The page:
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§ 3. The Speculative Method.
Speculation assumes, in an à priori manner, certain principles, and from them undertakes to determine what is and what must be. It decides on all truth, or determines on what is true from the laws of the mind, or from axioms involved in the constitution of the thinking principle within us. To this head must be referred all those systems which are founded on any à priori philosophical assumptions. There are three general forms in which this speculative method has been applied to theology.
Deistic and Rationalistic Form.
1. The first is that which rejects any other source of knowledge of divine things than what is found in nature and the constitution of the human mind. It assumes certain metaphysical and moral axioms, and from them evolves all the truths which it is willing to admit. To this class belong the Deistical and strictly Rationalistical writers of the past and present generations.
2. The second is the method adopted by those who admit a a supernatural divine revelation, and concede that such a revelation is contained in the Christian Scriptures, but who reduce all the doctrines thus revealed to the forms of some philosophical system. This was done by many of the fathers who endeavored to exalt πίστις into γνῶσις i.e., the faith of the common people into philosophy for the learned. This was also to a greater or less degree the method of the schoolmen, and finds an illustration even in the “Cur Deus Homo” of Anselm, the father of scholastic theology. In later times Wolf applied the philosophy of Leibnitz to the explanation and demonstration of the doctrines of revelation. He says, “Scripture serves as an aid to natural theology. It furnishes natural theology with propositions which ought to be demonstrated; consequently the philosopher is bound not to invent but to demonstrate.”11Theol. Nat. Prolegg. § 22; Frankf. and Leipz. 1736, vol. i. p. 22. This method is still in vogue. Men lay down certain principles, called axioms, or first truths of reason, and from them deduce the doctrines of religion by a course of argument as rigid and remorseless as that of Euclid. This is sometimes done to the entire overthrow of the doctrines of the Bible, and of the most intimate moral convictions not only of Christians but of the mass of mankind. Conscience is not allowed to mutter in the presence of the lordly understanding. It is in the spirit of the same method that the old scholastic doctrine of realism is made the basis of the Scriptural doctrines of original sin and redemption. To this method the somewhat ambiguous term Dogmatism has been applied, because it attempts to reconcile the doctrines of Scripture with reason, and to rest their authority on rational evidence. The result of this method has always been to transmute, as far as it succeeded, faith into knowledge, and to attain this end the teachings of the Bible have been indefinitely modified. Men are expected to believe, not on the authority of God, but on that of reason.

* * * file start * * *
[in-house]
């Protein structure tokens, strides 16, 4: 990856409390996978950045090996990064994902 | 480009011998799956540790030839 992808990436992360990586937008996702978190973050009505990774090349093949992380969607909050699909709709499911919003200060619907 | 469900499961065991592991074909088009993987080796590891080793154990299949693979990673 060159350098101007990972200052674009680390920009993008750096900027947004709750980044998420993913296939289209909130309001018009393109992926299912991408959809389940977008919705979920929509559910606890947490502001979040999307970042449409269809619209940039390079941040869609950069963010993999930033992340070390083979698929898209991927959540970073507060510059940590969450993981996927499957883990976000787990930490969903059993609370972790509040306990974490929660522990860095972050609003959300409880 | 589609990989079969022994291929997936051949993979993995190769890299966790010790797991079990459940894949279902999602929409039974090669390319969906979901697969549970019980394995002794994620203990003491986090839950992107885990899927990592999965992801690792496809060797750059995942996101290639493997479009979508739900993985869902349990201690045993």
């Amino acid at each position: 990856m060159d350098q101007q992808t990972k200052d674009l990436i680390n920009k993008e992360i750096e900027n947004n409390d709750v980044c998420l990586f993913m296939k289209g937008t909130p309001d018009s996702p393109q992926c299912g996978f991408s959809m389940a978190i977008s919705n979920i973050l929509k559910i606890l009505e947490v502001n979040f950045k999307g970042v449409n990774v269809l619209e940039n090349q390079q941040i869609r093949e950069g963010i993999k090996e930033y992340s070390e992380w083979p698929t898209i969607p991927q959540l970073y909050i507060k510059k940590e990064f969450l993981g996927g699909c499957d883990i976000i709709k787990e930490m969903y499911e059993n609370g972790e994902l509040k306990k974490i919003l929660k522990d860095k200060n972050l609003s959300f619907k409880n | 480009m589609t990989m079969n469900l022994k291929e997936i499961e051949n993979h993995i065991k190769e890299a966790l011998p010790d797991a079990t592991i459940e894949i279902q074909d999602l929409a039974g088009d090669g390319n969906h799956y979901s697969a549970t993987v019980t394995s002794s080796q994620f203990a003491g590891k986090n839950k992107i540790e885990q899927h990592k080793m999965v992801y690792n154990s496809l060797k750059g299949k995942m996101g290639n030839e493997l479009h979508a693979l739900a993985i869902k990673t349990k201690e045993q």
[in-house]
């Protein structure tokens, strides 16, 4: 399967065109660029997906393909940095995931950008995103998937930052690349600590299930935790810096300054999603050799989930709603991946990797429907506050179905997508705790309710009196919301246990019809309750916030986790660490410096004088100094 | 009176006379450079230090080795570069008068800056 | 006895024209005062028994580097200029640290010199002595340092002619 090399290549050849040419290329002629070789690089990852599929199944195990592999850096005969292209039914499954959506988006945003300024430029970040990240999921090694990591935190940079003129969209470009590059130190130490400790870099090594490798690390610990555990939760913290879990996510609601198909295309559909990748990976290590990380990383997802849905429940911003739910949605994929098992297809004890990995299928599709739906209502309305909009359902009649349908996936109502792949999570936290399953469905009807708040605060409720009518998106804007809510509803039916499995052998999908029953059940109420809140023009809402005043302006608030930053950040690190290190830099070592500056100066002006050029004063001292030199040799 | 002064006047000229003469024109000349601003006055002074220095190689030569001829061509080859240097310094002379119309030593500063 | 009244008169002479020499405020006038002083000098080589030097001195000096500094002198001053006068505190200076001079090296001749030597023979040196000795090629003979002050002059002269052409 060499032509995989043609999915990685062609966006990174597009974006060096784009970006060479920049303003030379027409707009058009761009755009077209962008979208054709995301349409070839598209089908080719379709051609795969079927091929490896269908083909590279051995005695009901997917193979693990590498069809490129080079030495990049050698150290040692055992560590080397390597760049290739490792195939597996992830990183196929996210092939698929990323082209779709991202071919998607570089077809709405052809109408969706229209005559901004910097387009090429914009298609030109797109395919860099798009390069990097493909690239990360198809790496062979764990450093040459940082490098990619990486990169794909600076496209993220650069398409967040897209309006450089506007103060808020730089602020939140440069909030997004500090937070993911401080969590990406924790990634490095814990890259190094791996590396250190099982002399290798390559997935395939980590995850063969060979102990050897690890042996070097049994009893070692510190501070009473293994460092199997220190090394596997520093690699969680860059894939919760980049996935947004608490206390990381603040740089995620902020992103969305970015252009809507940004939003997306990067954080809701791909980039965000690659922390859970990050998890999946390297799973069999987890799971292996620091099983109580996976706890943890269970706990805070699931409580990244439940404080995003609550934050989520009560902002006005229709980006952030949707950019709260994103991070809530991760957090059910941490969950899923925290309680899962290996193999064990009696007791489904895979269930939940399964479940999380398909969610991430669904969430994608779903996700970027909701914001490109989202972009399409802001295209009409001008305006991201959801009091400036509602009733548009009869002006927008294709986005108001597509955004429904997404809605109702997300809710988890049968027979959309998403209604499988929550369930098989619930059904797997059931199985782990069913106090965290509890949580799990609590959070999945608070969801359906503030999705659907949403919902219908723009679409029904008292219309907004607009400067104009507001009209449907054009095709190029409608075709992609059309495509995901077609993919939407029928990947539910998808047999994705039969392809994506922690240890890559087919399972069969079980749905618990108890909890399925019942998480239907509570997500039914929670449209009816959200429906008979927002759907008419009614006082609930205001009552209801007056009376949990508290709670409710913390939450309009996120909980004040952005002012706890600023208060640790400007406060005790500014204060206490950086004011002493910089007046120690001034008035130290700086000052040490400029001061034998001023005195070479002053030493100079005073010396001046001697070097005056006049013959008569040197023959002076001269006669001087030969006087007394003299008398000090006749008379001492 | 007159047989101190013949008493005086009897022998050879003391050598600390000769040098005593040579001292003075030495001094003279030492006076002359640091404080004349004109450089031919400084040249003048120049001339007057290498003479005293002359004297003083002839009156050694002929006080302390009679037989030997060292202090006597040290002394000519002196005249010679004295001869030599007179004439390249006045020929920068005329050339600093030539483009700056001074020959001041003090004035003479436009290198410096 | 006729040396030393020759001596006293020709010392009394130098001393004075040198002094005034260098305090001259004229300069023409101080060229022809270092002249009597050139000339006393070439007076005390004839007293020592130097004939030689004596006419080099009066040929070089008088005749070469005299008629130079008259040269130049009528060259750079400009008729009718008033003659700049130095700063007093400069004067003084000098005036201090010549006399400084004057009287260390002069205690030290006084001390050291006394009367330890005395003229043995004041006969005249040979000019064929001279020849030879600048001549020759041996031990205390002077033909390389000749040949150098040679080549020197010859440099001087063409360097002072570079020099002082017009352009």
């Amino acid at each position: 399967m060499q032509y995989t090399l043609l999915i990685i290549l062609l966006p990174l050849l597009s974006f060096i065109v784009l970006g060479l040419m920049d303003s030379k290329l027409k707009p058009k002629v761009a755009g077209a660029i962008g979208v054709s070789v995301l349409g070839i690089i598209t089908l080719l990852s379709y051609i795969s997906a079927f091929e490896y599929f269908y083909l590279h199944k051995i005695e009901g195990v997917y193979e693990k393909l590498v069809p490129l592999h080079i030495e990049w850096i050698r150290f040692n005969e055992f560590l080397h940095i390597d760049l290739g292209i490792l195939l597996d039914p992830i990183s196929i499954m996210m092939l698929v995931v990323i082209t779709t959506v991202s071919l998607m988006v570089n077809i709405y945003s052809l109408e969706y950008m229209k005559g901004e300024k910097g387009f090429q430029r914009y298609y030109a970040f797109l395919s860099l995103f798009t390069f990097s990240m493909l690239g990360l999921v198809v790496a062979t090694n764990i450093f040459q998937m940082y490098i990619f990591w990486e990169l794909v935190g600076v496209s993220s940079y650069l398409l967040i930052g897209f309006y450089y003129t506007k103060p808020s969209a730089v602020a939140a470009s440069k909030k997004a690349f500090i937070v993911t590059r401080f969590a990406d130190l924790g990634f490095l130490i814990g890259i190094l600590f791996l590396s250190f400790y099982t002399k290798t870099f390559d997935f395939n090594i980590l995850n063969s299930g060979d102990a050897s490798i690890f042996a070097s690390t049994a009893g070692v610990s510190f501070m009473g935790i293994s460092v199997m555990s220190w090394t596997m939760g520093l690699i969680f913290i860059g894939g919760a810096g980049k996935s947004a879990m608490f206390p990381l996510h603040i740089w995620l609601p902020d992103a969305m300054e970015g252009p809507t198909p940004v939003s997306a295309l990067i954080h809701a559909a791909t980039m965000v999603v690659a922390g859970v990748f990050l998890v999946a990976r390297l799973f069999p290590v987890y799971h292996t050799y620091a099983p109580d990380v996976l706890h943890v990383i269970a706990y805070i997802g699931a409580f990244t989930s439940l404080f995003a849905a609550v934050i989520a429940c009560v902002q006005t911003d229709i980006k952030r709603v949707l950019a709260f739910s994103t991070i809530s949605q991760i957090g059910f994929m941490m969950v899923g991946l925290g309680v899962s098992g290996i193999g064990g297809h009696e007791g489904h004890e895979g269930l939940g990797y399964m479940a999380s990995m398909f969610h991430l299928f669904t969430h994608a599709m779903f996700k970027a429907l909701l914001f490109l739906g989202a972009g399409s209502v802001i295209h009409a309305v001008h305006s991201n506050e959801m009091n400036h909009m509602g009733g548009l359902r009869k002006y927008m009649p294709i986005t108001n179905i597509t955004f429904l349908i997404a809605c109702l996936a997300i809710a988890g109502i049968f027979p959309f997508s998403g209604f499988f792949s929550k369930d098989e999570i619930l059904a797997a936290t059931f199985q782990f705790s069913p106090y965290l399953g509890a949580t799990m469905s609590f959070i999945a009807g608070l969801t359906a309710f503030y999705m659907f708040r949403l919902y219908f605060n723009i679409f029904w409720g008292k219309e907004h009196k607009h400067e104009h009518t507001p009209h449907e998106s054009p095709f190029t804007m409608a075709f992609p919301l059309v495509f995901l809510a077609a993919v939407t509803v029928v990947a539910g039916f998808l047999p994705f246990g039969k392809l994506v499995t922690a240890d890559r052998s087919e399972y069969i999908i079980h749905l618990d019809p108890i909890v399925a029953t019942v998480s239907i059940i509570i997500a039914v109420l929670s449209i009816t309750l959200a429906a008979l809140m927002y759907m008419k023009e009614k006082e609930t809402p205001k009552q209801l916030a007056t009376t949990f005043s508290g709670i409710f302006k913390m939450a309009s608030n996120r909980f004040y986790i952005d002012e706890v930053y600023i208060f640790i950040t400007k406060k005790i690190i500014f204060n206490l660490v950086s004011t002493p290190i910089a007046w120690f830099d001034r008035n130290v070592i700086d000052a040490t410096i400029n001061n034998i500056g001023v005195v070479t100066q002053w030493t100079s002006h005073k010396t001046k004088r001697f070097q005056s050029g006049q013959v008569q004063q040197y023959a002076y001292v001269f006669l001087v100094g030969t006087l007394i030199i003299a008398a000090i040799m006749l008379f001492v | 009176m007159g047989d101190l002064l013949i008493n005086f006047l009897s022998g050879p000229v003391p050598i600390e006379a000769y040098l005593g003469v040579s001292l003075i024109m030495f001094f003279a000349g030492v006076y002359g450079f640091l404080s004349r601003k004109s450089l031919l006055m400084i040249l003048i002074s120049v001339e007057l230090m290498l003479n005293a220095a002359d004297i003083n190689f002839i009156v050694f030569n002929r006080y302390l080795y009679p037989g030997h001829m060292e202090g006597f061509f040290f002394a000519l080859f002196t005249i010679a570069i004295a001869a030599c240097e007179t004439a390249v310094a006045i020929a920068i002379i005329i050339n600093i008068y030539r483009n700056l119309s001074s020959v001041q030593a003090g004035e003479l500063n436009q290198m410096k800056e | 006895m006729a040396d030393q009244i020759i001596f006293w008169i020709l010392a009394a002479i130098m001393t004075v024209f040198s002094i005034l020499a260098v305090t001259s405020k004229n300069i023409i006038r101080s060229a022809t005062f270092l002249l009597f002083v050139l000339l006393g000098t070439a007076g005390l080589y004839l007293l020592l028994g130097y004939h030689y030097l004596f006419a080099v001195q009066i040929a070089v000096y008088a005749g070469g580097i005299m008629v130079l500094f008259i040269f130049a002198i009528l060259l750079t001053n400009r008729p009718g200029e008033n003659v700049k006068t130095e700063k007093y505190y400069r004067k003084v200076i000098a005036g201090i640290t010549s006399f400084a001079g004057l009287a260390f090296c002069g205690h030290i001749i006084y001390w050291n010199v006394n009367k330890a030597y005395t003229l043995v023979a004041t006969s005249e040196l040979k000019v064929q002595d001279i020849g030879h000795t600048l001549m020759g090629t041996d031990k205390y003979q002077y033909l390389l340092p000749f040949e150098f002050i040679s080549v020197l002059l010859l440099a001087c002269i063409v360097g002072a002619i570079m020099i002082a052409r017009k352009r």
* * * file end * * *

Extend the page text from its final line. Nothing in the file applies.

3. Thirdly, and preéminently, the modern Transcendentalists are addicted to the speculative method. In the wide sense of the word they are Rationalists, as they admit of no higher source of truth other Reason. But as they make reason to be something very different from what it is regarded as being by ordinary Rationalists, the two classes are practically very far apart. The Transcendentalists also differ essentially from the Dogmatists. The latter admit an external, supernatural, and authoritative revelation. They acknowledge that truths not discoverable by human reason are thereby made known. But they maintain that those doctrines when known may be shown to be true on the principles of reason. They undertake to give a demonstration independent of Scripture of the doctrines of the Trinity, the Incarnation, Redemption, as well as of the immortality of the soul and a future state of retribution. Transcendentalists admit of no authoritative revelation other than that which is found in man and in the historical development of the race. All truth is to be discovered and established by a process of thought. If it be conceded that the Bible contains truth, it is only so far as it coincides with the teachings of philosophy. The same concession is freely made concerning the writings of the heathen sages. The theology of Daub, for example, is nothing more than the philosophy of Schelling. That is, it teaches just what that philosophy teaches concerning God, man, sin, redemption, and the future state. Marheinecke and Strauss find Hegelianism in the Bible, and they therefore admit that so far the Bible teaches truth. Rosenkranz, a philosopher of the same school, says Christianity is the absolute religion, because its fundamental principle, namely, the oneness of God and man, is the fundamental principle of his philosophy. In his “Encyklopädie” (p. 3) he says: “The only religion which conforms to reason is Christianity, because it regards man as the form in which God has revealed himself. Its theology is therefore anthropology, and its anthropology is theology. The idea of (Gottmenschheit) the godhead of man, is the key of Christianity, in which as Lessing says, lies its rationality.”
These are the principal forms of the speculative method in its application to theology. These topics will present themselves for fuller consideration in a subsequent chapter.
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